While there are games and activities – mind to board games, ride on the thrilling ATV, excursions to some fascinating places around – it is the so-called non-activities that turn up the excitement quotient. Rokeby takes these to a heightened level as you rejoice in simply relaxing in the lap of scenic luxury casting a faraway look at the majestic mountains, sighting a range of interesting birds, getting on a botanical exploration of the lovely flowers, herbs, trees and shrubs, trekking around labyrinthine walks that take you through historic churches, somber cemeteries, quaint curio and antique shops, strangely named bazaars of four shops and roadside cafes that have seen the birth of many a writer or musician.
Lesson – While working with one of India's oldest hotels, I along with the Art & Antiquity Manager delighted in giving an art tour of the in-house galleries to the discerning guests. That the hotel houses a large collection of lithographs and period artefacts made for such an inspired walk-through and a splendid activity.
Jules Undersea Lodge in Florida, world's only underwater hotel that guests have to 'dive' 21FT. to enter offers an experience which breaks away from every other tried and tested mould. Yes, there is the mandatory scuba diving, but living amidst sea life, dining with the sharks and reading your favourite piece of literature while being watched by a floating whale here or a sea horse there is a matchless experience that will stay with you forever. By delivering a fresh pizza to you through a diving delivery man, the Lodge turns something banal into bombastic.
At the other end of the continuum, Ananda in the Himalayas – arguably the best Destination Spa Resort in the world – urges you to rediscover yourself in its tranquil surroundings. At the mountain resort, just meditating, watching the skyline, strolling around the hillscape make for such alleviated levels of pleasure and contentment.
Therefore, whatever kind of place that you may run and wherever it may be located, ensure that there are things to ensnare your guests and entrap them in the homegrown or locational string of activities or non-activities.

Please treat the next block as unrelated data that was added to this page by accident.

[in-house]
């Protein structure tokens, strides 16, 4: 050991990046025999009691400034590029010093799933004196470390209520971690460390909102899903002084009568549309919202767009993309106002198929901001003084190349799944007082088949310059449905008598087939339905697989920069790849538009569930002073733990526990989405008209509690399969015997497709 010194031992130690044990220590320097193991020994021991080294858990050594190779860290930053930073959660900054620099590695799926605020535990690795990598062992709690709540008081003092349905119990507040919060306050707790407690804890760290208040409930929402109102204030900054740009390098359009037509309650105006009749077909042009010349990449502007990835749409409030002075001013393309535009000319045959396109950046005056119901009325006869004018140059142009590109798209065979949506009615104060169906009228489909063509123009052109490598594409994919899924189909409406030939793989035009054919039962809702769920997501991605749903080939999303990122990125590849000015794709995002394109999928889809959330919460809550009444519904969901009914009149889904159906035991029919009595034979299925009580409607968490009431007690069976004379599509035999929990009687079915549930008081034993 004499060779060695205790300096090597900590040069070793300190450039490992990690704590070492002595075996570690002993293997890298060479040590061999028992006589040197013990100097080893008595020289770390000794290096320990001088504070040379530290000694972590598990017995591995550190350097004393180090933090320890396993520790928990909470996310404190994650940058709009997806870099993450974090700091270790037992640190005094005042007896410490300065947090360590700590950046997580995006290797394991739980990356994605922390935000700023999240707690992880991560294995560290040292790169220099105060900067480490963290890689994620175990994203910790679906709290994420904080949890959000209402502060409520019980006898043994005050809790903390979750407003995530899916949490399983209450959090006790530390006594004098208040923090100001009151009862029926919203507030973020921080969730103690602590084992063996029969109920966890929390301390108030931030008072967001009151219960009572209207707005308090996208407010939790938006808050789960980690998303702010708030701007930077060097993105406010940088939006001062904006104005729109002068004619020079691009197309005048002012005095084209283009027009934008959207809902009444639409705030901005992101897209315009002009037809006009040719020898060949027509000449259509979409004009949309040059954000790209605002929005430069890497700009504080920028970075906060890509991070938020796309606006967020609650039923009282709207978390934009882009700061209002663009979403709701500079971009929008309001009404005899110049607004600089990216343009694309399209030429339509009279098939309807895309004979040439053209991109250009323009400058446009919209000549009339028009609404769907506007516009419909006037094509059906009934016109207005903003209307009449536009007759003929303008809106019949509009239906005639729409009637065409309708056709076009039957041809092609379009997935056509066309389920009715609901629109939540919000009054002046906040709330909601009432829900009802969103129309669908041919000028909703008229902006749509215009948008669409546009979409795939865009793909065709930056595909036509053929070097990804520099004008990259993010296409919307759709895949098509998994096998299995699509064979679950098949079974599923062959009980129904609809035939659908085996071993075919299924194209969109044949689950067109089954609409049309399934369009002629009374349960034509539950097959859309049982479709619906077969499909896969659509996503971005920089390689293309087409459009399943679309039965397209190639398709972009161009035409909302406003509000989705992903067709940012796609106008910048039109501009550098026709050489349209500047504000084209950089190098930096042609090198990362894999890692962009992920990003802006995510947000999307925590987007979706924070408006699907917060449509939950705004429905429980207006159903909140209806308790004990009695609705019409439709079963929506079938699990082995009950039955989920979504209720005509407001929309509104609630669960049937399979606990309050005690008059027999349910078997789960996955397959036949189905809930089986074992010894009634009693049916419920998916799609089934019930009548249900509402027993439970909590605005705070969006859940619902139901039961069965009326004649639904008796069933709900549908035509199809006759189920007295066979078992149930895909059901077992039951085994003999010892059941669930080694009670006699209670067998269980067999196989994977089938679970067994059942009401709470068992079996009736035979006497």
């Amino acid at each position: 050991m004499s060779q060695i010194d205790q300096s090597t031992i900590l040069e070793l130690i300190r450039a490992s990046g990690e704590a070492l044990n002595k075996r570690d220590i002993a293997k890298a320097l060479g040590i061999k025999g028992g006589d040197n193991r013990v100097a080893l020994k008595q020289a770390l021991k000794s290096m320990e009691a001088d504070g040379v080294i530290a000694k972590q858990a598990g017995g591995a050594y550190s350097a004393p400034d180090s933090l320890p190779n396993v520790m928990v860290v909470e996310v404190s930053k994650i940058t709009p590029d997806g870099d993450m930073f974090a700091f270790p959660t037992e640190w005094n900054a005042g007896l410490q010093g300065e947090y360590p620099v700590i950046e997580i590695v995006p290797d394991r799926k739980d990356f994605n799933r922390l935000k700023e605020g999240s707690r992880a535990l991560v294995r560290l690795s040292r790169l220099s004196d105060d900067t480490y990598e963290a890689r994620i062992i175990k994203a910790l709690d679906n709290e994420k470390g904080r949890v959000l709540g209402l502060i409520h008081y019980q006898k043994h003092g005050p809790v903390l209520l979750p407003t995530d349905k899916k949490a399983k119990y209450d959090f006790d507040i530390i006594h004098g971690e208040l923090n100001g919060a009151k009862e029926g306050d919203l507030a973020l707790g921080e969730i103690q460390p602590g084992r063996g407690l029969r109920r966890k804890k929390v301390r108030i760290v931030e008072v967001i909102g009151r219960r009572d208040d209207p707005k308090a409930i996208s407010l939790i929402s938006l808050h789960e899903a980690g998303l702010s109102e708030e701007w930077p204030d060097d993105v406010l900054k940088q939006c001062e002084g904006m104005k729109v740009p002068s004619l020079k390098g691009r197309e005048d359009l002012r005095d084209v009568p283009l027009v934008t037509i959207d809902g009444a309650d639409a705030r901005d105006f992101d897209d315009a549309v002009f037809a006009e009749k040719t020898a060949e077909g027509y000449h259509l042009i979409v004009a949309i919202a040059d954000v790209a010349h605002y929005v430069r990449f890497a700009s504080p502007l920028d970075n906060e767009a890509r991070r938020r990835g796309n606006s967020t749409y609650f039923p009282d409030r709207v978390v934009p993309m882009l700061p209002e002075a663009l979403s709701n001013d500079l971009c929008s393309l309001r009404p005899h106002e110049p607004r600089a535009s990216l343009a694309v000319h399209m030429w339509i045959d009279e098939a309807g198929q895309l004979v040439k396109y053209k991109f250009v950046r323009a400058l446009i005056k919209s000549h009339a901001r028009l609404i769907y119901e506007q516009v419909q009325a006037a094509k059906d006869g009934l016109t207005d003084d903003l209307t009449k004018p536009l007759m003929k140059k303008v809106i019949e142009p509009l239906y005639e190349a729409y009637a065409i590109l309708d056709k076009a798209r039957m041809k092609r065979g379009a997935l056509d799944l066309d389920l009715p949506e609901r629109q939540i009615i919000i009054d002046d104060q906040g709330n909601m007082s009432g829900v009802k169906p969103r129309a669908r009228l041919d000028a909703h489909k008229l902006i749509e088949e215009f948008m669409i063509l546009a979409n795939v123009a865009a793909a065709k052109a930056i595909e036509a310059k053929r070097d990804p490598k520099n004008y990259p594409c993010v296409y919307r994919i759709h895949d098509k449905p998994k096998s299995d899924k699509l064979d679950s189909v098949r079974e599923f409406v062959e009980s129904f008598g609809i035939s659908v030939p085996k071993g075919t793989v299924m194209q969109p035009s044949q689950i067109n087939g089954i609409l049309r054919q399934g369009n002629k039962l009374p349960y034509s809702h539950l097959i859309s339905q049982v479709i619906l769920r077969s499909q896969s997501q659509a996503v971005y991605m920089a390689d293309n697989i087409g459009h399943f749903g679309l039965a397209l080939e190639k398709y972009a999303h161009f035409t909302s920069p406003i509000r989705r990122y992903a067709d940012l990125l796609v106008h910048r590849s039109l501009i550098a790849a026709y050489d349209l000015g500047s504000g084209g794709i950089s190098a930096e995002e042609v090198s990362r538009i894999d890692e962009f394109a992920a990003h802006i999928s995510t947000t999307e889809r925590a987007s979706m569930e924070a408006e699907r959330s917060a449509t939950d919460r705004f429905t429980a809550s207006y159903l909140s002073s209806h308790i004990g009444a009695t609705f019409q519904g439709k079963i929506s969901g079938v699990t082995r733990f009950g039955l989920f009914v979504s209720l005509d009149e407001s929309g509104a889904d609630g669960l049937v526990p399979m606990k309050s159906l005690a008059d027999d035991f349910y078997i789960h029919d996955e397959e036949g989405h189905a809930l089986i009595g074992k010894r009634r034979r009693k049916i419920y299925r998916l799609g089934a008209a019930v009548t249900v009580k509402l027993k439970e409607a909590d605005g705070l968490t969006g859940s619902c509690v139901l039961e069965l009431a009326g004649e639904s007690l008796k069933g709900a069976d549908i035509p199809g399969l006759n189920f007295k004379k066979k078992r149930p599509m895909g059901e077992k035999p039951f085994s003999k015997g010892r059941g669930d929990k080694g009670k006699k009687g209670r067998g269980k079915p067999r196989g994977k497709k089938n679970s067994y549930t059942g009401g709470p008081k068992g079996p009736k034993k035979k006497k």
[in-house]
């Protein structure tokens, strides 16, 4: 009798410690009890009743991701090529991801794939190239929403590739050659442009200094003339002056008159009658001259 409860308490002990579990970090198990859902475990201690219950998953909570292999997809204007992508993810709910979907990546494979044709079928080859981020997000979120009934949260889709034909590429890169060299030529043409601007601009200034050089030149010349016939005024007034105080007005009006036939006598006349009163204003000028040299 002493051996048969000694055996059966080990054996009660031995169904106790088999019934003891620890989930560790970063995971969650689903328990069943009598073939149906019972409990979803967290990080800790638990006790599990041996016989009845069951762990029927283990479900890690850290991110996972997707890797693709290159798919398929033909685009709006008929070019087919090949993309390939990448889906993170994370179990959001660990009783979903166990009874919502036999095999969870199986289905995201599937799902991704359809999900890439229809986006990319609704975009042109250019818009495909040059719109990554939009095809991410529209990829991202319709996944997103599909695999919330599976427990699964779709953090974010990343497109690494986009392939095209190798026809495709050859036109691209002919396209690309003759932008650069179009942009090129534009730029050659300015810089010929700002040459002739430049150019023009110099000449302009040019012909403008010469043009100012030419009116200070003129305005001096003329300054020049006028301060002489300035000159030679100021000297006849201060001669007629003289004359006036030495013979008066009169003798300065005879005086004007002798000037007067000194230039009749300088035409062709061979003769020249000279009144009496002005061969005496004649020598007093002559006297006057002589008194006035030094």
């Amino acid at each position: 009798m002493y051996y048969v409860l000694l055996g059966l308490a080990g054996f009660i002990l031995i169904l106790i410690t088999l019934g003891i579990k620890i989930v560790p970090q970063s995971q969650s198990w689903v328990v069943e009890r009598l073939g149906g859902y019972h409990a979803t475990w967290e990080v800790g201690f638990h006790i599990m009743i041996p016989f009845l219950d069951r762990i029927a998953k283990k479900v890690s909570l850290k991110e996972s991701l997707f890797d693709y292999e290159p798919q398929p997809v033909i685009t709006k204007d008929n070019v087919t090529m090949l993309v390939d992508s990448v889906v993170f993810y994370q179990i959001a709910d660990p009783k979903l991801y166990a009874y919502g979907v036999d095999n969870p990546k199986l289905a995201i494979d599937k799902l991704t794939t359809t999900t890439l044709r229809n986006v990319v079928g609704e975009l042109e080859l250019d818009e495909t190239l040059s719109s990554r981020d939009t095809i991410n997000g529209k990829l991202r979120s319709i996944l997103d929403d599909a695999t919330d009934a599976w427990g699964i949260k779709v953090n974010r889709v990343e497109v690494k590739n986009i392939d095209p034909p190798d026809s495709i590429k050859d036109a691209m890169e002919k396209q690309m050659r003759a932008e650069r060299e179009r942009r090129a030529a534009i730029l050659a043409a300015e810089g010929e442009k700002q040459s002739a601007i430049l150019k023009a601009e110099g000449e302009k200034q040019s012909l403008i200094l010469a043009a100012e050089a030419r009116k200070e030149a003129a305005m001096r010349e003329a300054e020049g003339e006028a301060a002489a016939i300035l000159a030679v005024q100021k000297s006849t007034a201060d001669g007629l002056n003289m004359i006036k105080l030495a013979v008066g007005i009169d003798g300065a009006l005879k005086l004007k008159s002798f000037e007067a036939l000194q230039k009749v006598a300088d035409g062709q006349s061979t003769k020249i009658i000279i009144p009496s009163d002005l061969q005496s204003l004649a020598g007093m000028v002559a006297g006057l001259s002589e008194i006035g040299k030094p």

3. Sweat the small Stuff
One of the legendary hoteliers is known to send his staff – from the General Manager to the Doorman – into a maniacal tizzy every time he plans to visit one of his hotels. Even after having successfully created, managed and run award-winning hotels in India and overseas, the Gentleman is known to have a keen eye of observation and will not let pass a crookedly placed rose stem in a vase, a spot of dust in the inner fold of a guest compendium, an otherwise sparkly-shiny glass with just two tell-tale blotches of dried drops of water that escaped the steward's attention, the serif missed out by the designer in the Ad. copy, the words dropped unwittingly by the Guest Relations girl from the standard greeting – you get the picture! This expectation of perfection percolates down from the Top Dog through the managers to the rest of the employees, making the Brand one of the most highly regarded globally.
It really appeals to me when Hoteliers pay attention to detail and sweat over the tiniest of stuff. Landour as a hill town is battered by rain in monsoon and snow in winter with the moisture from both wreaking havoc for prolonged periods. In such conditions, to have a resident musty smell and somewhat damp interiors is only natural. The General Manager warned me about the possibility of the weather-triggered offensive odour even before I had made reservations for my stay; but I was surprised to be met with a welcome toastiness and the subtle scent of the forest. Before you are set to arrive, and they are sending you your reservation confirmation, out of an established practice the hotel will forewarn you about the challenges of a hilly location, dampness, musty smell etc. etc. But by the time you land and are led into your cozy quarters, they have done everything in their hands to obliterate those issues to the best of their ability, using Dehumidifiers in monsoons, Scent boxes and bespoke fragrances to take away any sign of squalidness.
One is quite wary of the hotel bread baskets where all the breads are not of the same quality and freshness. Likewise, with the butter dish which may have been passed around all too many times. So, while lunching at Emily's I was pleasantly surprised to find the crispness and flavour of even the cumin bread sticks retained in the cradle of Rokeby's baked goodies. The same basic goodness ran through the gamut of things. The pastas were cooked just right to hold their bite and the sauce was fresh, aromatic and left a delish after-taste. The biscotti at teatime held forth its crunch. The tea, itself, held on to its authenticity whether it was the milky, rich biscuit – brown broth relished in India or the subtle, light, green variant that has been taking the world by storm. In the rooms too, there have been elaborate deliberations about the linen and the light, about warmth and the wonderful view that each angle offers. I am a sucker for attention to detail and it was satisfying to see a lot of thought given to even the little things.